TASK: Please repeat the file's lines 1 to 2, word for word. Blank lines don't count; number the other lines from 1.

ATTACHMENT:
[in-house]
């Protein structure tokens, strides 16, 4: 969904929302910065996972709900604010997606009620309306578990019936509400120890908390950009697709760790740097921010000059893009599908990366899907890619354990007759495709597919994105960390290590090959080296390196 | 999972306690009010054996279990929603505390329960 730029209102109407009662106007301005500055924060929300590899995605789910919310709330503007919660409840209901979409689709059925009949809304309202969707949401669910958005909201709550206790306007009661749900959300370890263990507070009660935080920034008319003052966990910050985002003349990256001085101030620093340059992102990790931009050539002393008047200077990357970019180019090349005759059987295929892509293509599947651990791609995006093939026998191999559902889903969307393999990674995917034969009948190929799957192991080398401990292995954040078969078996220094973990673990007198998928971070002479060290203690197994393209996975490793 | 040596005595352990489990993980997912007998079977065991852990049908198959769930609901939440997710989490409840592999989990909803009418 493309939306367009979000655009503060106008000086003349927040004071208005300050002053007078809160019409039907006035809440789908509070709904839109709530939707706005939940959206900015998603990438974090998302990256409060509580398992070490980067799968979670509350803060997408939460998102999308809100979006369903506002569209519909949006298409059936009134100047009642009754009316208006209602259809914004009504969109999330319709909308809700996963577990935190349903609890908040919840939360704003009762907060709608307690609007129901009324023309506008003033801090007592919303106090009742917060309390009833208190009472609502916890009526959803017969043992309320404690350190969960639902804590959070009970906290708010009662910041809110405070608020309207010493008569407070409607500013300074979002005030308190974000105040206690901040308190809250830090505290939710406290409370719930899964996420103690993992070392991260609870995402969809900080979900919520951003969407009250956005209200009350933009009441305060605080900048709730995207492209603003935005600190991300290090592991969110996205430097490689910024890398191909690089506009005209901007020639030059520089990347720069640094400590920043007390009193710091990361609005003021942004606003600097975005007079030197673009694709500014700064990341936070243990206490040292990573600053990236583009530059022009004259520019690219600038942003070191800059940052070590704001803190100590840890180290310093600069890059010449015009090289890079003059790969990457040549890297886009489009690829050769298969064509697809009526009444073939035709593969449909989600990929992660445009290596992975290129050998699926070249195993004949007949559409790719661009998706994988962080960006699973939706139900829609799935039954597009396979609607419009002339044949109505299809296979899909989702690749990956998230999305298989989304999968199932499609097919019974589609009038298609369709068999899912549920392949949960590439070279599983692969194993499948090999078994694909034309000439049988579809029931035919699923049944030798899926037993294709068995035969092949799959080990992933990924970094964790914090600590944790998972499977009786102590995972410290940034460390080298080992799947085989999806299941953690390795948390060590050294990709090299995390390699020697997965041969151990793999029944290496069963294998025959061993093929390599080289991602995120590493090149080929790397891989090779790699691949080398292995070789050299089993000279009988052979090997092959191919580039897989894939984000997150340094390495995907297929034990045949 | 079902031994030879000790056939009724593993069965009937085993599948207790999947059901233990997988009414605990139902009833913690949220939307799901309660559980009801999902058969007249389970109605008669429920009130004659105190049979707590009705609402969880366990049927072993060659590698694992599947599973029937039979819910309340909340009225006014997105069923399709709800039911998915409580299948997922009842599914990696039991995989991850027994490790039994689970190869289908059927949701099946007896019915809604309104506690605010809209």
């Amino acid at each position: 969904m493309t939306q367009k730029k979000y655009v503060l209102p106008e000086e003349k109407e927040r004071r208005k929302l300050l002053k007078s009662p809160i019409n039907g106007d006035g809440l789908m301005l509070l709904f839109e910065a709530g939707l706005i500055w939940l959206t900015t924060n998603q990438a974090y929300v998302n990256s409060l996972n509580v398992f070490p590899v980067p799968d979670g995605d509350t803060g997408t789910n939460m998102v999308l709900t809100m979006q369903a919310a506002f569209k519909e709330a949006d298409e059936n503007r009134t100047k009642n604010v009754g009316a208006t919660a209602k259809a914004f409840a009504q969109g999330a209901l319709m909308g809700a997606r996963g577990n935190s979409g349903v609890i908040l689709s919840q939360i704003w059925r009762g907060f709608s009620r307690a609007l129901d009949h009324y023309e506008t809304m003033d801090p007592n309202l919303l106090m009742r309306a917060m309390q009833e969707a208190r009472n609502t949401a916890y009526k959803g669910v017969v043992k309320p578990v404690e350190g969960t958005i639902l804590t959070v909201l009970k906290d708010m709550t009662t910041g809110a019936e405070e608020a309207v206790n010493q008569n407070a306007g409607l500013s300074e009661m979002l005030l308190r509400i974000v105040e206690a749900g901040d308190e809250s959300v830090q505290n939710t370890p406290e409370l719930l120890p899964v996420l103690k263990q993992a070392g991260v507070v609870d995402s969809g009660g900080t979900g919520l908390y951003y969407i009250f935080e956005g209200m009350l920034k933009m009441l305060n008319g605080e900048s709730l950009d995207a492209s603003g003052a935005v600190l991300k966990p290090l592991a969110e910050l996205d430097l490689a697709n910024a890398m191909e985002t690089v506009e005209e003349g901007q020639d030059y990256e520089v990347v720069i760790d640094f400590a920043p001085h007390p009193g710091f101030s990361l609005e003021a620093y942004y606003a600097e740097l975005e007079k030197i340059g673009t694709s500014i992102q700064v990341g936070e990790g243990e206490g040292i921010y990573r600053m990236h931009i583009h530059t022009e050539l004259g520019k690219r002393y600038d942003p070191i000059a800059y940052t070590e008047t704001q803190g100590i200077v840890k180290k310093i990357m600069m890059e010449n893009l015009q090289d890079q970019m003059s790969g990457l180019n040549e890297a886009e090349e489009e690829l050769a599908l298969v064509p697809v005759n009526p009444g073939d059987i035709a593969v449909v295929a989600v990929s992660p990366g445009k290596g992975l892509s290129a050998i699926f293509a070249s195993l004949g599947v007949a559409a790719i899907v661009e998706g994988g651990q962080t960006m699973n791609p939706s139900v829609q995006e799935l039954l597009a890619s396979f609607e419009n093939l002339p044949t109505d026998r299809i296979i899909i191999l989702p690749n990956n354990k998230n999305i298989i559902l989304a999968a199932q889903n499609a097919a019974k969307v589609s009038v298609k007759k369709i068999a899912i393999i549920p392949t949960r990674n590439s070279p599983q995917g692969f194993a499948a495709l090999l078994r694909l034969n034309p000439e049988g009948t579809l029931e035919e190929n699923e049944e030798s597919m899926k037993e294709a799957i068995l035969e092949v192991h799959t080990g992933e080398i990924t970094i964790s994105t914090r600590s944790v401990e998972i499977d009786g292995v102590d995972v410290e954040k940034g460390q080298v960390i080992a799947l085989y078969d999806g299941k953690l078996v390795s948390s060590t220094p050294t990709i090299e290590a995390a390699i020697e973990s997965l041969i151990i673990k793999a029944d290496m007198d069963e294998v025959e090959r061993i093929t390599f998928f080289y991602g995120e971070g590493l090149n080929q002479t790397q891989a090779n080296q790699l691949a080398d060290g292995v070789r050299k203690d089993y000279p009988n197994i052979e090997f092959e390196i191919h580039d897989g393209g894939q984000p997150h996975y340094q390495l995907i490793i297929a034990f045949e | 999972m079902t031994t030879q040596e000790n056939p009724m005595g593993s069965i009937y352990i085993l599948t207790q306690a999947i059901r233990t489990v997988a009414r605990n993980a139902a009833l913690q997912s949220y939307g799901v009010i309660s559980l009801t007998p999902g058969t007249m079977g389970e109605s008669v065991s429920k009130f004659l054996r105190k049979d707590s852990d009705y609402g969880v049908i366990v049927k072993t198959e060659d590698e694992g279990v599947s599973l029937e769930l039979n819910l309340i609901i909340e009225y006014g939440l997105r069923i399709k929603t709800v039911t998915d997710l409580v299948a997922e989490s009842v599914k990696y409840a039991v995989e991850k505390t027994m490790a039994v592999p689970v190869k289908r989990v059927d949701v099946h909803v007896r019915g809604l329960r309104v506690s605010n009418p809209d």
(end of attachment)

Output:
[in-house]
């Protein structure tokens, strides 16, 4: 969904929302910065996972709900604010997606009620309306578990019936509400120890908390950009697709760790740097921010000059893009599908990366899907890619354990007759495709597919994105960390290590090959080296390196 | 999972306690009010054996279990929603505390329960 730029209102109407009662106007301005500055924060929300590899995605789910919310709330503007919660409840209901979409689709059925009949809304309202969707949401669910958005909201709550206790306007009661749900959300370890263990507070009660935080920034008319003052966990910050985002003349990256001085101030620093340059992102990790931009050539002393008047200077990357970019180019090349005759059987295929892509293509599947651990791609995006093939026998191999559902889903969307393999990674995917034969009948190929799957192991080398401990292995954040078969078996220094973990673990007198998928971070002479060290203690197994393209996975490793 | 040596005595352990489990993980997912007998079977065991852990049908198959769930609901939440997710989490409840592999989990909803009418 493309939306367009979000655009503060106008000086003349927040004071208005300050002053007078809160019409039907006035809440789908509070709904839109709530939707706005939940959206900015998603990438974090998302990256409060509580398992070490980067799968979670509350803060997408939460998102999308809100979006369903506002569209519909949006298409059936009134100047009642009754009316208006209602259809914004009504969109999330319709909308809700996963577990935190349903609890908040919840939360704003009762907060709608307690609007129901009324023309506008003033801090007592919303106090009742917060309390009833208190009472609502916890009526959803017969043992309320404690350190969960639902804590959070009970906290708010009662910041809110405070608020309207010493008569407070409607500013300074979002005030308190974000105040206690901040308190809250830090505290939710406290409370719930899964996420103690993992070392991260609870995402969809900080979900919520951003969407009250956005209200009350933009009441305060605080900048709730995207492209603003935005600190991300290090592991969110996205430097490689910024890398191909690089506009005209901007020639030059520089990347720069640094400590920043007390009193710091990361609005003021942004606003600097975005007079030197673009694709500014700064990341936070243990206490040292990573600053990236583009530059022009004259520019690219600038942003070191800059940052070590704001803190100590840890180290310093600069890059010449015009090289890079003059790969990457040549890297886009489009690829050769298969064509697809009526009444073939035709593969449909989600990929992660445009290596992975290129050998699926070249195993004949007949559409790719661009998706994988962080960006699973939706139900829609799935039954597009396979609607419009002339044949109505299809296979899909989702690749990956998230999305298989989304999968199932499609097919019974589609009038298609369709068999899912549920392949949960590439070279599983692969194993499948090999078994694909034309000439049988579809029931035919699923049944030798899926037993294709068995035969092949799959080990992933990924970094964790914090600590944790998972499977009786102590995972410290940034460390080298080992799947085989999806299941953690390795948390060590050294990709090299995390390699020697997965041969151990793999029944290496069963294998025959061993093929390599080289991602995120590493090149080929790397891989090779790699691949080398292995070789050299089993000279009988052979090997092959191919580039897989894939984000997150340094390495995907297929034990045949 | 079902031994030879000790056939009724593993069965009937085993599948207790999947059901233990997988009414605990139902009833913690949220939307799901309660559980009801999902058969007249389970109605008669429920009130004659105190049979707590009705609402969880366990049927072993060659590698694992599947599973029937039979819910309340909340009225006014997105069923399709709800039911998915409580299948997922009842599914990696039991995989991850027994490790039994689970190869289908059927949701099946007896019915809604309104506690605010809209």